One of the most significant hurdles that self-driving car development needs to clear is the relative lack of ultra-detailed high-definition mapping data for public roads. Right now, the effort to create this data is being undertaken by autonomous car developers themselves as well as by a whole host of mapping companies, but OneMap Alliance wants to change that by banding together, pooling resources and creating global HD maps by 2020.
If 2020 sounds like a crazy-ambitious goal, it is. Especially when you consider how limited the mapping data currently available is, with it mostly being confined to major cities. OneMap Alliance (in addition to sounding like a third-rate Star Trek villain) will use the resources of its multinational constituent mapping companies to adopt one mapping standard and make that data available for purchase by developers.
OneMap Alliance is made up of Here Technologies – a company formerly owned by Nokia but now owned by a consortium led by Audi, BMW, and Daimler – together with NavInfo of China, Increment P/Pioneer of Japan, and SK Telecom of Korea. If most of these companies don't sound familiar, don't feel bad. They're pretty deep cuts.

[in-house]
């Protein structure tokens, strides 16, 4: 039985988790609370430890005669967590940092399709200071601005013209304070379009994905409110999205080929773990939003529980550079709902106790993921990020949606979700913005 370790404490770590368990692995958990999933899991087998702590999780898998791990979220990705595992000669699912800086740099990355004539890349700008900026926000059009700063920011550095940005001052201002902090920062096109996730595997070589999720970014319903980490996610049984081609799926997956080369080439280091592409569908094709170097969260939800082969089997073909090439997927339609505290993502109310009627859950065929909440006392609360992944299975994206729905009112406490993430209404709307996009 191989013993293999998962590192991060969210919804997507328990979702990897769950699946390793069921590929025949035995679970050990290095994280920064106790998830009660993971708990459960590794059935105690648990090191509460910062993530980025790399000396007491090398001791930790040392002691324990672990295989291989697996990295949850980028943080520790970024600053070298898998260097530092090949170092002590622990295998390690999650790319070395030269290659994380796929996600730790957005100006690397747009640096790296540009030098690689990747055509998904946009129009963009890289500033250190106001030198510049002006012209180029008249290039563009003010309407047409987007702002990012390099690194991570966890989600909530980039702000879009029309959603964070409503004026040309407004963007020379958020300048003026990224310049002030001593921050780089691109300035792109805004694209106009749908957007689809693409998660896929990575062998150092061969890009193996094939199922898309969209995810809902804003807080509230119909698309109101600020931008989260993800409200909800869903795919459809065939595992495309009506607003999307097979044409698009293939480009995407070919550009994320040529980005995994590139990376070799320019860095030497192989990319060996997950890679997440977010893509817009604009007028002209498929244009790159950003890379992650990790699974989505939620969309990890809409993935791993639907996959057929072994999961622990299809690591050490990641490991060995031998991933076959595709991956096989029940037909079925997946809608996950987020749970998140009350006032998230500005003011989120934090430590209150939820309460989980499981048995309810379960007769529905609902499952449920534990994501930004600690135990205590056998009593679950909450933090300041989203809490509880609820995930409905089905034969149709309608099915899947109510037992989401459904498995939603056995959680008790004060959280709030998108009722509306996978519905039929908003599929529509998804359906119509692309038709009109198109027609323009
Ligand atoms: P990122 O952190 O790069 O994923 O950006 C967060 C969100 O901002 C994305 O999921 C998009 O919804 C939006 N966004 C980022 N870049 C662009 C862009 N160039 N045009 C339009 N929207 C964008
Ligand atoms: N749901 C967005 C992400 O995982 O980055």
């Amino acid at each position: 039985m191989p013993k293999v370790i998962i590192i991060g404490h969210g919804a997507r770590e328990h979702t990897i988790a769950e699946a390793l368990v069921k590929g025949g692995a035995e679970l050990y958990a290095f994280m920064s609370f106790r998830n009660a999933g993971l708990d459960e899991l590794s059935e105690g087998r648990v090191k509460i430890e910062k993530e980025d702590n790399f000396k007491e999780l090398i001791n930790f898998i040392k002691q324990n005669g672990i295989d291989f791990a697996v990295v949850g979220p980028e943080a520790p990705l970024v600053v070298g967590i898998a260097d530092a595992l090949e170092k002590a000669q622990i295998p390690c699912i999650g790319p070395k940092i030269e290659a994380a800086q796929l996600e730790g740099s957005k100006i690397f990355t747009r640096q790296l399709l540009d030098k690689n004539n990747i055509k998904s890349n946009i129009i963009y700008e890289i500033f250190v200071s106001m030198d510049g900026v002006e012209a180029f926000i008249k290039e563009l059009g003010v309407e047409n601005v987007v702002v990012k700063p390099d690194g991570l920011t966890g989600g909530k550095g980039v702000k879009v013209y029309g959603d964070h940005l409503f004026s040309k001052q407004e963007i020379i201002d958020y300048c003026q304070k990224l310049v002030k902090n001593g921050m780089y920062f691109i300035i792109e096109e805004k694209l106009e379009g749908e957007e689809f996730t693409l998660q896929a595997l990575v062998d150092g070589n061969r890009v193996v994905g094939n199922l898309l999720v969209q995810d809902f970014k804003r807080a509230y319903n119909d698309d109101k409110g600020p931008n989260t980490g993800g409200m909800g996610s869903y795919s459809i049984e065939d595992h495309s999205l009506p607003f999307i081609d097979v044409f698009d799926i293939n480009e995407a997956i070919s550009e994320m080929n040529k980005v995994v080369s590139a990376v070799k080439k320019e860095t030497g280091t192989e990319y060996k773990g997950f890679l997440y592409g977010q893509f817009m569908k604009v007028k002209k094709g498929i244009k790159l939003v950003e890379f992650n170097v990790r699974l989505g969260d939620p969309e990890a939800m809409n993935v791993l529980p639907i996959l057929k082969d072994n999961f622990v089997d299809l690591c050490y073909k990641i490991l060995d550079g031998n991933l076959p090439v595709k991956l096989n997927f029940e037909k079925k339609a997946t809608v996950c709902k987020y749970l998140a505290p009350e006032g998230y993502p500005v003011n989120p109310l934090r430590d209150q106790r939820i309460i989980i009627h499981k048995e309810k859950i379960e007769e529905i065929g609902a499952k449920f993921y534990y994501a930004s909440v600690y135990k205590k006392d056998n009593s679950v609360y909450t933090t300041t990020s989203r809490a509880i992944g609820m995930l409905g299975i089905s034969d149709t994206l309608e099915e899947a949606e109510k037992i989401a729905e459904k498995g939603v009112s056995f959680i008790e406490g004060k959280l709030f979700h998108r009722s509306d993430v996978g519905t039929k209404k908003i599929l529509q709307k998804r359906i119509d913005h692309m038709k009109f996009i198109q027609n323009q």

"By sourcing from the OneMap Alliance partners, automakers get to leverage a map that is fully harmonized across regions, offering the same high quality for their vehicles in the US as it does in Europe and Asia," said Ralf Herrtwich, senior vice president of services at Here Technologies. "This simplified way of sourcing the map will also help reduce automakers' development time and unnecessary costs."
So what exactly does this "HD map" include that your basic Google Maps or doesn't? A lot, actually; specifically they give three-dimensional details on road gradients and hyper-accurate mapping of road markings (turn lanes, bike lanes, bus lanes, etc.). Think of them like those crazy accurate sea-floor maps from The Hunt for Red October that let Sean Connery play fast and loose with his giant, silent submarine.
One of the most challenging aspects of these maps is the fact that the details aren't static and keeping things up-to-date, like road constructions, requires near-constant updates. One bonus of having a single mapping standard like the one that OneMap Alliance proposes is that all of the cars driving using its HD maps could refresh the data continually, the result of which is what OneMap calls a "self-healing map."
Kinda wild, don't you think?